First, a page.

Prospect Talk

Prospect Smackdown: Archie Bradley vs. Taijuan Walker

When I began asking for suggestions for this series a few months back before our focus on positional rankings, the TDG readers inundated me with interesting match ups of prospects of all sorts. You asked me to compare elite players. You asked me about J2 guys. You challenged me to write about players on the periphery of fantasy relevancy, and you ask about prospects who should have an impact in 2014.

However, there were two suggestions for Prospect Smackdown that came up far more frequently than any others. The first was Xander Bogaerts vs. Javier Baez, and while that never made it to print, it’s something my colleague Mauricio Rubio and I did discuss on our There Is No Offseason podcast here (minute 29).

The second was a battle between the two consensus top fantasy prospect arms right now in Bradley and Walker, and it’s an interesting challenge that will require going beyond a cursory look into statistics. If there’s one thing The Internet has taught me, it’s to give the people what they want. And so without further ado, here’s a look at two potential fantasy aces.

Prospect Smackdown No. 6 – Who’s the better prospect: Archie Bradley vs. Taijuan Walker

The case for Bradley

With a sturdy right-handed frame, three pitches that grade as plus to plus-plus, clean mechanics and an aggressive pitching style on the mound, Bradley is a prototypical ace-level pitching prospect. His fastball is an elite, MLB-caliber offering right now, and both his changeup and curveball are being refined, but are still quite good.  He was absolutely dominant between High-A and Double-A in 2013, throwing for a combined 1.84 ERA and striking out 119 batters in 123.1 innings. Bradley keeps the ball in the park – an important attribute for someone who will call Chase Field home – and is poised to begin the season in Triple-A. While the Dbacks have decent rotation depth, they lack high-upside arms and Bradley figures to see MLB time at some point in 2014.

The case against Bradley

There are three simple factors that conspire against Bradley ranking ahead of Walker on fantasy lists. For one, Bradley’s command is well behind his stuff and his makeup – he walked 59 batters last season, and put up a WHIP of 1.23 in Double-A. Secondly, Bradley isn’t going to start the season in the majors, whereas Walker most likely will. Bradley has the talent to force his way to the majors this season – especially with Arizona sending Tyler Skaggs to the Angels – but Pat Corbin, Wade Miley, Brandon McCarthy, Trevor Cahill, Bronson Arroyo and Randal Delgado still block Bradley’s path. And finally, Bradley will play in a park that favors offense, albeit not to an absurd Colorado-like level.  Still, there are contextual factors at play here that serve as red flags for Bradley in 2014.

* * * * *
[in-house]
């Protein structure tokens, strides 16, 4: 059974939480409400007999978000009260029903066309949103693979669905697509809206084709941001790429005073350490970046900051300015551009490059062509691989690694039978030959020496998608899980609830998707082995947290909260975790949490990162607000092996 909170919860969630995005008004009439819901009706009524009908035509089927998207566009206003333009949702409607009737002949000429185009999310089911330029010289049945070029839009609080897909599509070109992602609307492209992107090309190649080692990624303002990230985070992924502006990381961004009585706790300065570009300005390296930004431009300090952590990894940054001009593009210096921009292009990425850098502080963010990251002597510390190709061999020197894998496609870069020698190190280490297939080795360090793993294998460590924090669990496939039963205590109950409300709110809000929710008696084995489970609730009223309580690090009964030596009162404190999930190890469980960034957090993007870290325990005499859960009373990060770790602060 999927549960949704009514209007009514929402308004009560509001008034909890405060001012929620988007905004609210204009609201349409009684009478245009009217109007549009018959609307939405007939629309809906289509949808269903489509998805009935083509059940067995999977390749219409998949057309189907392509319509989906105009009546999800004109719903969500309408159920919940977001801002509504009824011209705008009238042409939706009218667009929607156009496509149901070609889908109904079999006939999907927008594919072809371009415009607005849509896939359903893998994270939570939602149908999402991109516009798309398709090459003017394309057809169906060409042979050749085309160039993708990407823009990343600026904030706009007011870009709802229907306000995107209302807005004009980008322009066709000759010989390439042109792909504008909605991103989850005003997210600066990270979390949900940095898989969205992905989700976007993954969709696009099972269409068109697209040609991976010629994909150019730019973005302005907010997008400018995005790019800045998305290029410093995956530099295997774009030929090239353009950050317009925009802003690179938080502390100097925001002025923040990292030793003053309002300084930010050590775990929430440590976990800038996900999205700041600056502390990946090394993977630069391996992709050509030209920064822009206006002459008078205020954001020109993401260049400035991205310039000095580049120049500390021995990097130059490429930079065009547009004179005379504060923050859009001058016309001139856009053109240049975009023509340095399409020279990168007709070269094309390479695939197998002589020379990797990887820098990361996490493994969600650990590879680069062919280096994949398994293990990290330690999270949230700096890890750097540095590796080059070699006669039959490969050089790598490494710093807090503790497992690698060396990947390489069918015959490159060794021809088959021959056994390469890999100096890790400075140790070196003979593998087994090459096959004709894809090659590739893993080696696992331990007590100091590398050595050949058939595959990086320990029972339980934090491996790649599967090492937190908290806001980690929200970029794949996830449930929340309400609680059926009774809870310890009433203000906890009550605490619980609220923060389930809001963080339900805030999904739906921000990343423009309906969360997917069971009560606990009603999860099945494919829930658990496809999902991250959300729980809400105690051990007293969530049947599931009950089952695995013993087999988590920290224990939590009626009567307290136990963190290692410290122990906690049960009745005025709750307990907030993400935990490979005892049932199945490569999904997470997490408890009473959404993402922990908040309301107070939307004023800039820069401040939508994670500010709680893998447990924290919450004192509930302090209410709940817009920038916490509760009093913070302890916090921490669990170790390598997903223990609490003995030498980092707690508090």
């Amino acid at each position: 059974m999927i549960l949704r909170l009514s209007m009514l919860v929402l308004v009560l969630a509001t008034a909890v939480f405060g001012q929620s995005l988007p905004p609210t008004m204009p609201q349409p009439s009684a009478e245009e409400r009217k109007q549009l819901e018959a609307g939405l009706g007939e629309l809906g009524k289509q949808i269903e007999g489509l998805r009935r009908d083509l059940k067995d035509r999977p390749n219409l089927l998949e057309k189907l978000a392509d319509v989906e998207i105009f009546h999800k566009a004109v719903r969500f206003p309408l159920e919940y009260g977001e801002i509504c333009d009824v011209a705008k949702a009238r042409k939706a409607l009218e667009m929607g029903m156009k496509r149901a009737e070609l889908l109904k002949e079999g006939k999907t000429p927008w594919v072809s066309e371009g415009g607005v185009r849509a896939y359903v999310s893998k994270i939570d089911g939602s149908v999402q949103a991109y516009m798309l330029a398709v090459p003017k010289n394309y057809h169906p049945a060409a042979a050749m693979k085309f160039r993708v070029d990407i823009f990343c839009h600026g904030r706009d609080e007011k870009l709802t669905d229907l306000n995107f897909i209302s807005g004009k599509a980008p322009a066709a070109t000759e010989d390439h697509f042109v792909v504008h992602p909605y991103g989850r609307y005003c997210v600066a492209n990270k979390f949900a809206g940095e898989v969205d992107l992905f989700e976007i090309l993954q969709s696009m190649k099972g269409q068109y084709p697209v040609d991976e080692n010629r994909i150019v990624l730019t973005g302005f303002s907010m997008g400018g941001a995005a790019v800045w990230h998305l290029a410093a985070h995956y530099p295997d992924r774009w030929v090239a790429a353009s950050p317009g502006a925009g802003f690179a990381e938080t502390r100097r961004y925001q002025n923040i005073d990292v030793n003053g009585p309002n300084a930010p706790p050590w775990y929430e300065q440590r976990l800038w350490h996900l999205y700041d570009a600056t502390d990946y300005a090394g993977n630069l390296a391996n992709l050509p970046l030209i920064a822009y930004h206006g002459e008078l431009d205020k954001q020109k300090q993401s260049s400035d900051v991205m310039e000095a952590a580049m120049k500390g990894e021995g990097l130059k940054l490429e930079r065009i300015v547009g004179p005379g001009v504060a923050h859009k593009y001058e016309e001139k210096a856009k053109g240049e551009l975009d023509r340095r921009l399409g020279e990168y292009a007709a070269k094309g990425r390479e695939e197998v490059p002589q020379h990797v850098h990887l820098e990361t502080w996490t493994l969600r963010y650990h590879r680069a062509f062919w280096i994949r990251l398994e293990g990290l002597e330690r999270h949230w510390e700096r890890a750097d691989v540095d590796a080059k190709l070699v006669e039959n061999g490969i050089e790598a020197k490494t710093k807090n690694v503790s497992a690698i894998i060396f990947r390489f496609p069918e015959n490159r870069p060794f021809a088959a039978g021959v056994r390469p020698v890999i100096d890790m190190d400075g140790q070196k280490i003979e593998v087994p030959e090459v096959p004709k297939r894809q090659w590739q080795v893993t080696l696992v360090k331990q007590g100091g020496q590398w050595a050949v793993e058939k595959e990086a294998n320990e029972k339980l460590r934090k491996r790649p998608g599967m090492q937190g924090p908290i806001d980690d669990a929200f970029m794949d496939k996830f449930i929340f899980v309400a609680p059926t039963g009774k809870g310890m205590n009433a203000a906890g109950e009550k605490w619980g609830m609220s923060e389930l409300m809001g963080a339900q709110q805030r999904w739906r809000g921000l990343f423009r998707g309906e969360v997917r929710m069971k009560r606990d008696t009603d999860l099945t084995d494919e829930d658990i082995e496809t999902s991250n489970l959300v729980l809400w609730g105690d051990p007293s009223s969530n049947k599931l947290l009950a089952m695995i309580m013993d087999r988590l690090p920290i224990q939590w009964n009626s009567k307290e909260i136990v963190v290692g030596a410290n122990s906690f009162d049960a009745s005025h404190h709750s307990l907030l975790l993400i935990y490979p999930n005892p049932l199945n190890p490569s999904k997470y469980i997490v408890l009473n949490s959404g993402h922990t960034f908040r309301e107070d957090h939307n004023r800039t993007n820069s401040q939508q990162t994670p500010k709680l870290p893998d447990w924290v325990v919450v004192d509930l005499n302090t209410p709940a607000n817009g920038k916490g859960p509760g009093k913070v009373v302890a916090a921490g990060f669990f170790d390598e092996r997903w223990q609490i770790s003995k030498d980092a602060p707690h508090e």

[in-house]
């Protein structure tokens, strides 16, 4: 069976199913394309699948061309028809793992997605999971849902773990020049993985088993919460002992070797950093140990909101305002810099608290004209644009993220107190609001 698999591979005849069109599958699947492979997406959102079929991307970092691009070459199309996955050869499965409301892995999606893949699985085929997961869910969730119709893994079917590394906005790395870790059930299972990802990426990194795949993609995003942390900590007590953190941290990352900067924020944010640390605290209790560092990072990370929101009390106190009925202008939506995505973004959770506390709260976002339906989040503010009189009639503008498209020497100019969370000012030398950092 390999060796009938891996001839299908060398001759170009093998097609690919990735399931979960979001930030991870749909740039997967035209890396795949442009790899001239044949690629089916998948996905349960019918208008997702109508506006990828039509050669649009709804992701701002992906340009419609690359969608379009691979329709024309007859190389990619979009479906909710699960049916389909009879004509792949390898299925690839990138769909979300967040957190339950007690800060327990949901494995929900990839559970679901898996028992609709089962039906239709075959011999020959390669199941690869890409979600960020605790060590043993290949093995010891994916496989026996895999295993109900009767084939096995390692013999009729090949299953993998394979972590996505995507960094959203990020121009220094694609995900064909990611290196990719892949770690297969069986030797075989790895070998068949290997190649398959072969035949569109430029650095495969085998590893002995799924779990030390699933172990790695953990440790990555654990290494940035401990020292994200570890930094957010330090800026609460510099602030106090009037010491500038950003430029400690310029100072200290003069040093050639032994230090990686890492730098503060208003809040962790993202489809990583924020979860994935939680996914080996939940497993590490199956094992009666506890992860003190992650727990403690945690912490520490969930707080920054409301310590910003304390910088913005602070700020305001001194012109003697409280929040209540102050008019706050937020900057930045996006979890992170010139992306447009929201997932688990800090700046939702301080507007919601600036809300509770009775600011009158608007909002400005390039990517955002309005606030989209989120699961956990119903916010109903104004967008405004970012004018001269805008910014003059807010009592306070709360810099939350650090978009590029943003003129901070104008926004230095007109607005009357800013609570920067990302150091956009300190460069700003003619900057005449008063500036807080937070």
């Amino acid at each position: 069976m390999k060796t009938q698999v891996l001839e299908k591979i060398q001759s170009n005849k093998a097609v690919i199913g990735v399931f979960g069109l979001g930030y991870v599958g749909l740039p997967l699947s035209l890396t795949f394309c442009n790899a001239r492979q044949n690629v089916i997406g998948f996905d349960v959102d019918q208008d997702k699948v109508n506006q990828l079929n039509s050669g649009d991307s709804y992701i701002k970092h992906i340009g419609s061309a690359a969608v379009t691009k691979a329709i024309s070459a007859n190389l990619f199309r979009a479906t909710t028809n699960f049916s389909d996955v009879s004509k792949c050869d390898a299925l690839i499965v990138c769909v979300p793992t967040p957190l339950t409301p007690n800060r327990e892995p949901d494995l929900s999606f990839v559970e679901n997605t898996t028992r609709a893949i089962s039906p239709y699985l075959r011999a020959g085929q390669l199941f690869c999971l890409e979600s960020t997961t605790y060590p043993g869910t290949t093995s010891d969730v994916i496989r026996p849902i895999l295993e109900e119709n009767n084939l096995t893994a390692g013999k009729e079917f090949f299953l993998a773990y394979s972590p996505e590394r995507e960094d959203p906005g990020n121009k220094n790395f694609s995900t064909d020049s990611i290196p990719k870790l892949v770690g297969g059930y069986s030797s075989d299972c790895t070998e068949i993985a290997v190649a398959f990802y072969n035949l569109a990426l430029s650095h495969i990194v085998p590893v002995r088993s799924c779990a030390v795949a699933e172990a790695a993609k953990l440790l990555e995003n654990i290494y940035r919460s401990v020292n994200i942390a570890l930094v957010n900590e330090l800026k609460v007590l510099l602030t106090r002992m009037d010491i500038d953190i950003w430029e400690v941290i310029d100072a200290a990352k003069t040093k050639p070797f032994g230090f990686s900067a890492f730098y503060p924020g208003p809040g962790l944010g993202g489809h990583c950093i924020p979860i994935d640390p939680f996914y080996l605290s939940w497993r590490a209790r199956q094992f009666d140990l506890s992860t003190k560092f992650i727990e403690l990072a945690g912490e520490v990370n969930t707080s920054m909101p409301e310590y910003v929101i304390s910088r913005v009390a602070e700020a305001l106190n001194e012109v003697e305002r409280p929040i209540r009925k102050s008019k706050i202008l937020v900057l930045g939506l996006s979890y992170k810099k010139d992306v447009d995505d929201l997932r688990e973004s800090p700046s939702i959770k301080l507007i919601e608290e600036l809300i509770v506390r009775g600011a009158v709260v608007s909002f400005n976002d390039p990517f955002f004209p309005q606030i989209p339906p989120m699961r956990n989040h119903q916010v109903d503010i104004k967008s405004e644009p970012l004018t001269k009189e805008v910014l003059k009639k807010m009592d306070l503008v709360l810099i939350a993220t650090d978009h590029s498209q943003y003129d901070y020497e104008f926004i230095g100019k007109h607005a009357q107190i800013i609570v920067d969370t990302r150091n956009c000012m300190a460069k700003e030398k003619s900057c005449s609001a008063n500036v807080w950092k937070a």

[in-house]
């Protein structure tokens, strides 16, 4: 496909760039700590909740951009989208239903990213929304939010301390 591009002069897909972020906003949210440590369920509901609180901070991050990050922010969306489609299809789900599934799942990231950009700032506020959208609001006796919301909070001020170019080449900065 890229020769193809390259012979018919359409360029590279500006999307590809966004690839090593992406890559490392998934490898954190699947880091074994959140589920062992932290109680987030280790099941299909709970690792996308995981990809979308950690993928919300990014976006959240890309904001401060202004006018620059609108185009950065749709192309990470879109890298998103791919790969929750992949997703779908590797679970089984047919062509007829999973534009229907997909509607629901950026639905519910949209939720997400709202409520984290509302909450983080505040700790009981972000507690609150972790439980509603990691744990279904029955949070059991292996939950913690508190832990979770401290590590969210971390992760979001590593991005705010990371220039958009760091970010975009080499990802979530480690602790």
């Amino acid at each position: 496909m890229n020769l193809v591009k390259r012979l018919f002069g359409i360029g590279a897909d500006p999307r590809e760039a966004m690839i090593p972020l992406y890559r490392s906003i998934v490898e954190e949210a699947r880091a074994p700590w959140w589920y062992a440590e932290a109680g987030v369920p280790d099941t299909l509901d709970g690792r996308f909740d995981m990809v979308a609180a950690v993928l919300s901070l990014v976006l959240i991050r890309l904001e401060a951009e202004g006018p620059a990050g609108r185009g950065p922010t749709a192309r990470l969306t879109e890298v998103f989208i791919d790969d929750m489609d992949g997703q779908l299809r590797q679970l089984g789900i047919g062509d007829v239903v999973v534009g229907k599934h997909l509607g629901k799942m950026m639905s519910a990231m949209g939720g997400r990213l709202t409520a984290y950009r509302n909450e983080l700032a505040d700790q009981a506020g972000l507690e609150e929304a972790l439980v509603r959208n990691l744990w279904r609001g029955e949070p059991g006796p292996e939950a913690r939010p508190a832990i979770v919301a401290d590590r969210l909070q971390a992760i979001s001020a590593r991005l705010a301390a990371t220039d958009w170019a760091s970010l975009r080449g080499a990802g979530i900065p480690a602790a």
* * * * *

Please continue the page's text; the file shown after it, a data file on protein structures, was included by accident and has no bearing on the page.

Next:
The case for Walker

Walker was electric enough in 2013 to reach the majors and make three starts there, earning his first MLB win and impressing by striking out 12 and allowing six earned runs in 15 innings. Walker’s bread and butter is his filthy fastball-cutter combination, and both pitches grade out as 70 offerings on the scouting sale. Ironically, Walker’s once-loved curveball is now viewed as just an average pitch, but he’s developing a changeup that could give him a No. 1 starter tool kit to work with if it rounds into form. Unlike Bradley, Walker is all but assured a spot in the rotation for 2014, and unlike Walker he’ll pitch in a very favorably home ballpark. There will be some bumps in the road, but he’s not a bad bet to finish as a top-50 SP option this season.

The case against Walker

Like Bradley, Walker’s command is behind the development of his arsenal right now, and his WHIP could be a bit prohibitive from a fantasy standpoint. While Walker’s arm action is seductive and he’s more than athletic enough to repeat his delivery consistently, he doesn’t always do so just yet and he’s posted some less-than-stellar BB rates in the minors as a result. Walker’s cutter is going to cover up a lot of sins, but if neither of his off-speed pitches takes a jump forward, MLB hitters are going to be able to sit on his fastball, which he sometimes leaves up in the zone. The general consensus among prospect analysts and scouts seems to be that while Bradley and walker both have No. 1 upside, Bradley is a bit more likely to develop into a top-10 SP, while Walker may have to settle for playing Robin to King Felix’s Batman.

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The Author

Ben Carsley

Ben Carsley

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